Teeth and Curls: An immediate, engaging rapport between Tom Baker and Louise Jameson bourne out of two previous seasons in the studio together. There is a generally uplifting feel to their scenes together that is the actors' chemistry bleeding into the recording booth. The Doctor suggests that interfering with the development of indigenous species is highly unethical but Leela points out that he does that every other week. One rule for one and one rule for the other, he knows what he is doing apparently. I always like it when Tom Baker plays against type and the fourth Doctor is gentle an understanding rather than simply wisecracking his way through a story. It worked wonderfully in The Creature from the Pit when he had to try and communicate with the creature (regardless of the difficulties in the realisation of the creature) and it also works rather charmingly in this story when he tries to have a conversation with the less developed natives. He isn't patronising but brings his idiom down to their level so they can converse.
Noble Savage: Louise Jameson gets to play the screaming heroine in a way that Leela rarely is...but only because Leela is tortured to an extreme level by the city. Beyond that there is nothing to justify her involvement. Any companion could have slipped into this role.
Standout Performance: It is far from her most impressive performance in a Big Finish production (simply because she isn't even given surface characterisation, Calura is constructed out of pure cardboard) but I have to say I found her unrecognisable with an American accent. Hugh Ross scowls and growls his way through the story, again not an in inspired role as written, but certainly a passionate one.
Great Ideas: The first point where I was properly surprised by The Exxilons was at the cliffhanger. I genuinely believed that the story was leading in the direction of the reveal of the city as the work of the grunting savages and not the humanoids that the Doctor and Leela have teamed up with. That was the last time it surprised me too.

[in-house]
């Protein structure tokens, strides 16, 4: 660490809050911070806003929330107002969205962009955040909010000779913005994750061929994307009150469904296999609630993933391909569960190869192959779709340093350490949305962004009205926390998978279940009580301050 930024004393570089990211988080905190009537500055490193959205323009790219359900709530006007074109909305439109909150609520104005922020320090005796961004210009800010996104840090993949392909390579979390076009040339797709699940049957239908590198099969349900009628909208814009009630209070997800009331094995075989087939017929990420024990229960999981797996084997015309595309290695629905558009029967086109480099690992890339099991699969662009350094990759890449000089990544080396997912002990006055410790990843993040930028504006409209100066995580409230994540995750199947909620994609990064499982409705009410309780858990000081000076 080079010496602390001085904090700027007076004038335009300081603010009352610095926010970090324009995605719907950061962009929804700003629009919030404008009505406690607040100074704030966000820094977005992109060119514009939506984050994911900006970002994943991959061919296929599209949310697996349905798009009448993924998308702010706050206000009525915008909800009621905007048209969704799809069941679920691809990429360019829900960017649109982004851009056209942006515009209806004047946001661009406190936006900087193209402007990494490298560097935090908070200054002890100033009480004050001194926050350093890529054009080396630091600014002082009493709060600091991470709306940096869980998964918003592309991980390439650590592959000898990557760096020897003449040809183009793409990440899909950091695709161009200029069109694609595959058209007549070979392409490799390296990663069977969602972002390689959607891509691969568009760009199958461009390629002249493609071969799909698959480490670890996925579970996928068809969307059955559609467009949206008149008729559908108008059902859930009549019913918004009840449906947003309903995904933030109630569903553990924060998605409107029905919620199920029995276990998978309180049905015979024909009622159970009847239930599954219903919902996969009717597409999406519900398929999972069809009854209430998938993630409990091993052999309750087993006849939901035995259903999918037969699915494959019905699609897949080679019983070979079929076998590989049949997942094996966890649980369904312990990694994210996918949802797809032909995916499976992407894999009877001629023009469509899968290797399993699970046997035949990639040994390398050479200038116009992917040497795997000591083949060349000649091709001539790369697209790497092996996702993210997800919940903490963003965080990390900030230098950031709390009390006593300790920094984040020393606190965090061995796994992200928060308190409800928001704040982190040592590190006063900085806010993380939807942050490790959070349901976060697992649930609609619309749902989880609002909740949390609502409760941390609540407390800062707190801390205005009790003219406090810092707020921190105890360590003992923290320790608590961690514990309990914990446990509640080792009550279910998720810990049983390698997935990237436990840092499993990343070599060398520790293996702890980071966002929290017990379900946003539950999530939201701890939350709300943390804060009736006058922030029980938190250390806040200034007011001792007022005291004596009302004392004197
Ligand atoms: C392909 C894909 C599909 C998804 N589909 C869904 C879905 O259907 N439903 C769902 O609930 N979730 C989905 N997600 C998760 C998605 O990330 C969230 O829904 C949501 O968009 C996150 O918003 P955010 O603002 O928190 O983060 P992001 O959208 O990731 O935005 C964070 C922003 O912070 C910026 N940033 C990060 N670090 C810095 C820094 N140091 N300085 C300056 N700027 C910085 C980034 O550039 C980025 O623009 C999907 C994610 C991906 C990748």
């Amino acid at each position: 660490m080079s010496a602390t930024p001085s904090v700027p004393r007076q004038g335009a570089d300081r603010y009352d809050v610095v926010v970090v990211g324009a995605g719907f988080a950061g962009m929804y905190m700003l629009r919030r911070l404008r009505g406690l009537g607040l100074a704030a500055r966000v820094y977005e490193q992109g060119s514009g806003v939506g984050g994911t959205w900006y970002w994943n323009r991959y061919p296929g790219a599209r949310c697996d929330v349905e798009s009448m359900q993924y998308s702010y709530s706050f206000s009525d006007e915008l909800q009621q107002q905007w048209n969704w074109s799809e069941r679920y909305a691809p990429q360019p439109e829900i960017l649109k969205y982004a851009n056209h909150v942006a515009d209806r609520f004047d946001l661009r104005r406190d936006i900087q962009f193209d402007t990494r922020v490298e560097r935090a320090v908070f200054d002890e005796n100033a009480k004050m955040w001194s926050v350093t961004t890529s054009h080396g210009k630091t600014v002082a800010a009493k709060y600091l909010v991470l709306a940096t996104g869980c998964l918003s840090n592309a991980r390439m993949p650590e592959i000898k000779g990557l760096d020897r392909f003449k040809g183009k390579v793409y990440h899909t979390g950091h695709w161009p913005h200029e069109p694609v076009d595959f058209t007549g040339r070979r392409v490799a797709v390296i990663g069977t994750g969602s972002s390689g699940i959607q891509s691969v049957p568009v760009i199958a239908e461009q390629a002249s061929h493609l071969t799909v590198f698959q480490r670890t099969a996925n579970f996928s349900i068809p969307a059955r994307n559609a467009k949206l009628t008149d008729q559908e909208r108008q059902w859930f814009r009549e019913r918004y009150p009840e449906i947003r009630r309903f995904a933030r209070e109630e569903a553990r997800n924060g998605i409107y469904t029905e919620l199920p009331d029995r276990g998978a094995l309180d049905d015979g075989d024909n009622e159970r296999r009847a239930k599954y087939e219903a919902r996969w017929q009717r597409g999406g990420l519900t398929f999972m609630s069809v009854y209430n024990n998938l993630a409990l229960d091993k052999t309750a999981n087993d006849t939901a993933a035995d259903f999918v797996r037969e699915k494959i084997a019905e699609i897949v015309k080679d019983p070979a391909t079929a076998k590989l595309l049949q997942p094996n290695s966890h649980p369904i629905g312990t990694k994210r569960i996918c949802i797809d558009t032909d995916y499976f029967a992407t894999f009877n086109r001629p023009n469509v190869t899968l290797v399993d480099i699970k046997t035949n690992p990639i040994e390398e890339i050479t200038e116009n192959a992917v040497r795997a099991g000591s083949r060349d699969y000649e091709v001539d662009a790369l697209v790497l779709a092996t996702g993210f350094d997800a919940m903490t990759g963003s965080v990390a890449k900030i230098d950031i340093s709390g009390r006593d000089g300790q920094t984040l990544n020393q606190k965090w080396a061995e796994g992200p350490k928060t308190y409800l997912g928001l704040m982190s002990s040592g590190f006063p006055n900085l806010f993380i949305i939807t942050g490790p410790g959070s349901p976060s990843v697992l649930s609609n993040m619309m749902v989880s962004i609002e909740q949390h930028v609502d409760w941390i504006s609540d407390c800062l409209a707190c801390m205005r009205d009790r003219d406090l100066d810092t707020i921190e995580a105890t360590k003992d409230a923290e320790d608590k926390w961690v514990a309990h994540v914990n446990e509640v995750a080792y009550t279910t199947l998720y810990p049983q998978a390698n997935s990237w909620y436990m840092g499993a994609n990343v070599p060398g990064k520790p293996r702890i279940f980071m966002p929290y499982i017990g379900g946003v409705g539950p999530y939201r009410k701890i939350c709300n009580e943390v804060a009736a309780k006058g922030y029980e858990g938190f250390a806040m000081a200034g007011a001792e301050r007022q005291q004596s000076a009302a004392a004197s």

Audio Landscape: I have wonder with this range if the creators sit back and think which Doctor Who stories offer up the best opportunity for a gripping audio landscape first and whether the story actually needs telling second. Death to the Daleks is rife with wonderful sounds that can be nabbed for The Exxilons and Nick Briggs adds some exotic and alien additions of his own. Switching off the critical part of my brain that looks at the construction of the story and merely focussing on the aural atmosphere, this story is first rate. Running footsteps, an arrow screaming through the air, TARDIS bleeps and blurts, K.9's nose laser, a ship landing, the atmosphere of the planet, grunting, beating chests, chanting crowds, banging drums, unsheathing Leela's knife, the city beacon reaching out and screaming, crackling fire.
Musical Cues: Alistair Lock, let me count the ways I love thee. The Exxilons has a gorgeous musical score, a hybrid of the faux Dudley Simpson music that the range excels at mixed with the more controversial saxaphone and glockenspiel madness that Carey Blyton favoured in his infamous Death to the Daleks score. The result is a fusion of the two eras, which is exactly what this story is aiming for.
Isn't it Odd: Whilst the marketing boys go to town with the promise of a sequel to Death to the Daleks (or at least elements of it) I think it would have been quite a nice shock had this been billed as a standalone story with no familiar elements and the Exillons introduced as a surprise. I would still complain that this range is using too many elements of the past but it would at least be doing something engaging with the re-use of old ideas. Instead we are in the know and are waiting for the Doctor and Leela to catch up. With dialogue like 'This your metal thing everywhere man?' from a grunting native you can imagine how demanding this story gets. Wouldn't this have been a good excuse to explore the city some more and get under its skin? It is described as a living creature in Death to the Daleks so surely there is a fascinating psychological to be explored rather than simply focussing on the construction of another city on a primitive planet?